When I was at an event for my company yesterday evening, one of my co-workers, who works in headquarters and whom I haven't seen since last fall, saddled up to me and exclaimed, "I haven't seen you since last year and you were at the end of your pregnancy!" And Annie, that's when I realized you are 10 whole months today. This is startling to me: you're going to be tottering across the kitchen floor soon enough, and probably rolling your eyes at me not long after that.
But for now I'll cherish these months: you have grown into a spirited little girl who loves squeezing my nose and laughing at Penny. You adore the view from shopping carts, and love when we push you higher in your swing. Recently your father taught you his sign for dog (and pretty much the furthest thing from the official baby sign for dog) by sticking his tongue out and panting. Now you do it, too. So there you both are, tongues displayed, panting up a storm, and you think the whole thing is a riot.
You were born with a crook in your neck: a tightened muscle due to the tight nook you snuggled into for the last two months of pregnancy that causes your head to tilt to the left. This is called torticollis and you have a milder case, but we have just started taking you to physical therapy. You've only had three appointments, but I swear, the whole thing is empowering you. You have hated "tummy time" from the get-go, and I've learned it's related to the strain in your neck, but tonight you played and pivoted on your stomach for over ten minutes. For many babies, this is elementary and they are crawling. For you, this is simply marvelous. You have always been a champion sitter, but watching you make circles on your stomach was one of those special parent "firsts" for us. We're learning new stretches and exercises to give you, and while you hate them, you always forgive us afterwards with the sweetest grin (or controlled grimace).
In so many ways you have been very easy on your two clueless parents. When you're sick, we hardly know. You get quiet. Maybe tired. But you hardly ever make a fuss. Last week all three of us were as sick as dogs - your dad even stayed home from work for a couple days - but we would hardly know you were sick except the little coughs we heard coming from your room late into the night. The baby monitor would come alive with your little chest bursts, and we'd stop breathing - wondering if you were going to wake up - but you just dozed off again. You were always a fabulous sleeper.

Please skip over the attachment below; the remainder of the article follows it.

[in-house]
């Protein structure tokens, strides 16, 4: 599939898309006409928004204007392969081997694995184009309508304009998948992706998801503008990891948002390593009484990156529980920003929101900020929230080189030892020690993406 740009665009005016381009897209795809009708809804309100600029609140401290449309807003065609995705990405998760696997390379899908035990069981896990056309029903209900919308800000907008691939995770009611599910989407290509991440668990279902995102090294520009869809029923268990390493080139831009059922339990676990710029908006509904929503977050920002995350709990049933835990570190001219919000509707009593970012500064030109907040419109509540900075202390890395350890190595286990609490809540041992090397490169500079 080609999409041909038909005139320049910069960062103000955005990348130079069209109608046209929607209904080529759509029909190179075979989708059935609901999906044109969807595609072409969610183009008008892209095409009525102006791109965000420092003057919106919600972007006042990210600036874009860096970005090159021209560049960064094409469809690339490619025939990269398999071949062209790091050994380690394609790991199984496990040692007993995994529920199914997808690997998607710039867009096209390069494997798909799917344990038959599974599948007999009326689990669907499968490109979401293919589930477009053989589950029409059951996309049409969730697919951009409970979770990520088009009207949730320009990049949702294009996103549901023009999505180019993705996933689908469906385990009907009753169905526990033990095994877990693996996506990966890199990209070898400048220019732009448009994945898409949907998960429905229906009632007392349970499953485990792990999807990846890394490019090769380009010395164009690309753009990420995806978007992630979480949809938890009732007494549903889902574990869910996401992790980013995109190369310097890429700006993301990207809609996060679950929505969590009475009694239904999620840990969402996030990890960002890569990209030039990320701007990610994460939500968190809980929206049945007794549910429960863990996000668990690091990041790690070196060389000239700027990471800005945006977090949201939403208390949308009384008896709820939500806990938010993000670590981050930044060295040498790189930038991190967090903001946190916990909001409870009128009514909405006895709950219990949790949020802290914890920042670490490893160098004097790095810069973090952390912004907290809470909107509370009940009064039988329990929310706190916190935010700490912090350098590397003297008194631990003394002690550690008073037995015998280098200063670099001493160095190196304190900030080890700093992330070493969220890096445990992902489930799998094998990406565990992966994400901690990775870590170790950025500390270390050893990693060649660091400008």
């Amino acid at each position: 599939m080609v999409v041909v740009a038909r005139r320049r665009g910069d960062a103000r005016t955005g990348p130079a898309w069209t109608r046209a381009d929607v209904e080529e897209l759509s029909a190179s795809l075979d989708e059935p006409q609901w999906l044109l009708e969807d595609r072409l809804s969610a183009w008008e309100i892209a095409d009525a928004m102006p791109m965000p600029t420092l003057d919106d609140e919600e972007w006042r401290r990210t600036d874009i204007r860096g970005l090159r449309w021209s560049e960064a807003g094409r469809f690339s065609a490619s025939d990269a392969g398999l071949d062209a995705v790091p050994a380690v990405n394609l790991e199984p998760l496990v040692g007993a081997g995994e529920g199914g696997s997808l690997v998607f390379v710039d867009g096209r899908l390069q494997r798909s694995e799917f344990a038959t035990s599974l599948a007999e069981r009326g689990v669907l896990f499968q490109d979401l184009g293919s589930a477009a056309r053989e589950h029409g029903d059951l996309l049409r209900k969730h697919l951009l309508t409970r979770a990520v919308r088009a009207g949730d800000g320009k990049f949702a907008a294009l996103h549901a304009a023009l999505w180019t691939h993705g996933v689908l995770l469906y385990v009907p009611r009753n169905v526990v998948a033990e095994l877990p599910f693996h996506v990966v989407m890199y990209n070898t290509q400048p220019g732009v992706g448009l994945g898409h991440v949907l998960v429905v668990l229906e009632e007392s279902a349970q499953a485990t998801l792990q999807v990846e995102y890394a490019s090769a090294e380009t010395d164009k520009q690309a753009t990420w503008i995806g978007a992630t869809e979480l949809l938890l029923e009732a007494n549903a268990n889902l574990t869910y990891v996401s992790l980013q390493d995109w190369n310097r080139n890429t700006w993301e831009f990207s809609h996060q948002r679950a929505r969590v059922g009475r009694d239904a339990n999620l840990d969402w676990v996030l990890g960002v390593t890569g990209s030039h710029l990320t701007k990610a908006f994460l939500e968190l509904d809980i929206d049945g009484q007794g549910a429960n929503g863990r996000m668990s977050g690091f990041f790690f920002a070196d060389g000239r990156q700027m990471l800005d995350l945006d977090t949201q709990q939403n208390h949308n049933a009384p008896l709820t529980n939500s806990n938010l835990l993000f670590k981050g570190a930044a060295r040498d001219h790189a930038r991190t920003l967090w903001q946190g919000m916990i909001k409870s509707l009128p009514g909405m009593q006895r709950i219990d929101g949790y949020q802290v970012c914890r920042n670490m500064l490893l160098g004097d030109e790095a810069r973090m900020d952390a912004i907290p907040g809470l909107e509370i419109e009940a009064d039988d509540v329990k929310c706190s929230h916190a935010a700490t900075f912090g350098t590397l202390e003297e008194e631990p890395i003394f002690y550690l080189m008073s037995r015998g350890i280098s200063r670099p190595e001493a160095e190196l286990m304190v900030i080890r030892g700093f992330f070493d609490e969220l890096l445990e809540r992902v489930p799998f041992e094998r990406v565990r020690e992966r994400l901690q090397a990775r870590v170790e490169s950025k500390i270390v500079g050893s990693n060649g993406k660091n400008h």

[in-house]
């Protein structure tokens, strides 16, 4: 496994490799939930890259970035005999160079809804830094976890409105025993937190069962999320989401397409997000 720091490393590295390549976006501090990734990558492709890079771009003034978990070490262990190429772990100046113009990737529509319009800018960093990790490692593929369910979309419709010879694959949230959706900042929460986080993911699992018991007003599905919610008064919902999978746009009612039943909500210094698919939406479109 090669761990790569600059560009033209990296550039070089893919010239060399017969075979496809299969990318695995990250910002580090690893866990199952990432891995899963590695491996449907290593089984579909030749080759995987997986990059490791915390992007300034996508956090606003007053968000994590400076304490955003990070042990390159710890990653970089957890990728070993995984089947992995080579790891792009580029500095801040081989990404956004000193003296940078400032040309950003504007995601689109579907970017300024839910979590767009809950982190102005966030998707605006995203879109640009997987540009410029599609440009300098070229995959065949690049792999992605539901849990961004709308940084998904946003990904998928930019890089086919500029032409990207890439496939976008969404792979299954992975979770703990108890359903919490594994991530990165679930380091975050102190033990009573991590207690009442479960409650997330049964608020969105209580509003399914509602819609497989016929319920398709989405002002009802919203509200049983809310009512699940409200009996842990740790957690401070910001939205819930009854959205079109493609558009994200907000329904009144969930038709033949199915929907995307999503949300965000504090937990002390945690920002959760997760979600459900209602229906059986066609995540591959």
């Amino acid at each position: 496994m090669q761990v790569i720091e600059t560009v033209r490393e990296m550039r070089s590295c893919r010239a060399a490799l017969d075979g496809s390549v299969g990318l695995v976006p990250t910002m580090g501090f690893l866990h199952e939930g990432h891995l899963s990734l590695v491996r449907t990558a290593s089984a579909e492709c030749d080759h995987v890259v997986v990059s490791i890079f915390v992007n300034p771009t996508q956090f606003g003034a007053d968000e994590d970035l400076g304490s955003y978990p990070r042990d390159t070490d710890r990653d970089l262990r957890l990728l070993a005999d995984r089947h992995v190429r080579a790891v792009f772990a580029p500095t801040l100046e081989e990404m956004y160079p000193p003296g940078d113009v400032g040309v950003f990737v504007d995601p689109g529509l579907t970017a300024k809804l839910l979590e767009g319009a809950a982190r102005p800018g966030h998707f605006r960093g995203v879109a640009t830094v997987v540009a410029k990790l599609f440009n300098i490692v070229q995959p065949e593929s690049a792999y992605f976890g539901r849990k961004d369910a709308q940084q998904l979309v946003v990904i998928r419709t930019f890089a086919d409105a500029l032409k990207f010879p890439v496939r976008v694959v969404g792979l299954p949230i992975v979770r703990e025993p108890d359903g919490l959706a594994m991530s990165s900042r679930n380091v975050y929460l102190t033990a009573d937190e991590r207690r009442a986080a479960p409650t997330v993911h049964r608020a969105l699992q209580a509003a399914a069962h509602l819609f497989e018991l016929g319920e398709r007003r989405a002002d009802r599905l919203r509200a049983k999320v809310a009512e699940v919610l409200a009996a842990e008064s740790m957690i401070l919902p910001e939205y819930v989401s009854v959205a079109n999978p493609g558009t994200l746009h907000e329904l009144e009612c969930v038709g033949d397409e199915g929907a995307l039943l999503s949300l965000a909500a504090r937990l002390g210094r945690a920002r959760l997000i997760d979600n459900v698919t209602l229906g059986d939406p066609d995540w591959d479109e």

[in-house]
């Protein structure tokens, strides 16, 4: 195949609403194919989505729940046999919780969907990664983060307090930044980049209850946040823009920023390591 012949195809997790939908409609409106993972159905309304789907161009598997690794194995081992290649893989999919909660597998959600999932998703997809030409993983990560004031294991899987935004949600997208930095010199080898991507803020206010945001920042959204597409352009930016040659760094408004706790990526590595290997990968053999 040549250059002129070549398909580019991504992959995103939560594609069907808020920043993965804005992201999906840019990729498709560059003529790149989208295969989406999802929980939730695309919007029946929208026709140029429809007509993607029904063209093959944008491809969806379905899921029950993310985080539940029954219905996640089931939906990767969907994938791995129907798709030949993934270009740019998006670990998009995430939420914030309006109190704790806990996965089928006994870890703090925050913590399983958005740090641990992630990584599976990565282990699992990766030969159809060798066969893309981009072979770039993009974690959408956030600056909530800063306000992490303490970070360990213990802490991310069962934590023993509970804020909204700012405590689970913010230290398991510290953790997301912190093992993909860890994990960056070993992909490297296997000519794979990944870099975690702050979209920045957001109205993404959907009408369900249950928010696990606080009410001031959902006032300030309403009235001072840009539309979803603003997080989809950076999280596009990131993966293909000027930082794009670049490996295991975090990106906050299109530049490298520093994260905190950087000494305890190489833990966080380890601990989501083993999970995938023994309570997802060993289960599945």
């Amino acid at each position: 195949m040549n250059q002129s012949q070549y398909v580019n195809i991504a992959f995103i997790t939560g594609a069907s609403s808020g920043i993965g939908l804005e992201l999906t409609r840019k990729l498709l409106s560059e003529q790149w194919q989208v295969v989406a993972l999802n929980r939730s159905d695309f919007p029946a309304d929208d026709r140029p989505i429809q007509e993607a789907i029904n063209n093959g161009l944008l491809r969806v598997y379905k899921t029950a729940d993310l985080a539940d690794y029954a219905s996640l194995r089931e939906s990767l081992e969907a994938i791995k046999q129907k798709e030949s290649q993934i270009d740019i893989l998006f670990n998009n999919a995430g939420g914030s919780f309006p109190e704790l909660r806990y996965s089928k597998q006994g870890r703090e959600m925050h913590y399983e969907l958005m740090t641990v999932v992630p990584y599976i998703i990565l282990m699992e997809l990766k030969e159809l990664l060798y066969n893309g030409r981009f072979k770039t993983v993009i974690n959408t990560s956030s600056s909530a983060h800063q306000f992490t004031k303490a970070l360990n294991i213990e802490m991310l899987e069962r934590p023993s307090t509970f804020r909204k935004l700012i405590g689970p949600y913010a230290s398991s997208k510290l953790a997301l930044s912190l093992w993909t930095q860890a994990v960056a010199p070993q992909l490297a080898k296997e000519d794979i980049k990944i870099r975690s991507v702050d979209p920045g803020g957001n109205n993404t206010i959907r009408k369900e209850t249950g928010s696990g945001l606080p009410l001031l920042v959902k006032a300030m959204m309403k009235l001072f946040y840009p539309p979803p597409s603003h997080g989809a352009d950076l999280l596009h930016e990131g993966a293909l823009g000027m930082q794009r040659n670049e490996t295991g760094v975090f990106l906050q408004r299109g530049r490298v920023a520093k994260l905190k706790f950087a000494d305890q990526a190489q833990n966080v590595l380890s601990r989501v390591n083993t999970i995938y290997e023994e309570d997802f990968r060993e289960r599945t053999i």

You only have two teeth at this point (the bottom middle two), and love to gum wet wash clothes. You still like most food, but are a bit more fussy when it comes to our lumpier concoctions (I suppose it doesn't sound appetizing when you put it that way). We puree your foods with brown rice now, or throw in a bit of pasta, and we've realized you just don't enjoy chewing, lazy bones! You love your baby "puffs" (those Cheerio-like things that are marketed to tots) and we had to bring some in to daycare when Fran and Dana said you've been stealing from the other babies! You even got into a bit of trouble last week: you put so many puffs into your mouth your dad had to throw you over his knee and get you to spit them out. About 12 sticky puffs came shooting to the kitchen floor. Of course, one minute later you were back in your high chair getting your little fingers on all the stray puffs in sight. Your dad applauded this effort, saying you "gotta get back on the horse". I just rolled my eyes and put the damn things back in the pantry.
For the past month you've been almost completely weened - I would have nursed longer but you just had other plans. Our nursing sessions got shorter and shorter because there was just so much to see and do: your dad would walk into the room and you'd quickly turn your heard to see what was happening. Or Penny would shake her head and you'd turn to see what that pup was up to. Being stuck to a boob was obviously not one of your top priorities. So, we nurse quickly in the morning but that's all, and two months ago I stopped pumping at work. (Which, honestly, is mind-blowingly liberating!) With my work trips and struggles to get down to the lactation room, I was struggling to keep up my supply regardless. We even tried fenugreek and Mother's Milk tea (atrocious), which both promise to up a mother's supply, but the whole thing was futile and I found myself crying in the lactation room over only collecting a measly ounce. That night, when I said I just couldn't do it any longer, I knew it was the right decision. I'm saddened that the sun is setting on our nursing sessions, but, little girl, you haven't missed a beat and I was completely wrong when I instructed your dad that "we need to introduce formula slowly to her." I shouldn't have underestimated you (and your appetite). Girl, you gobbled that bottle right up and never looked back!
And lastly, today you started waving. You waved goodbye to your therapist, Heidi, to your daycare provider, and lastly, when dad brought you home, you waved to greet me in our driveway. And I knew I was home.
Happy 10 months, kiddo.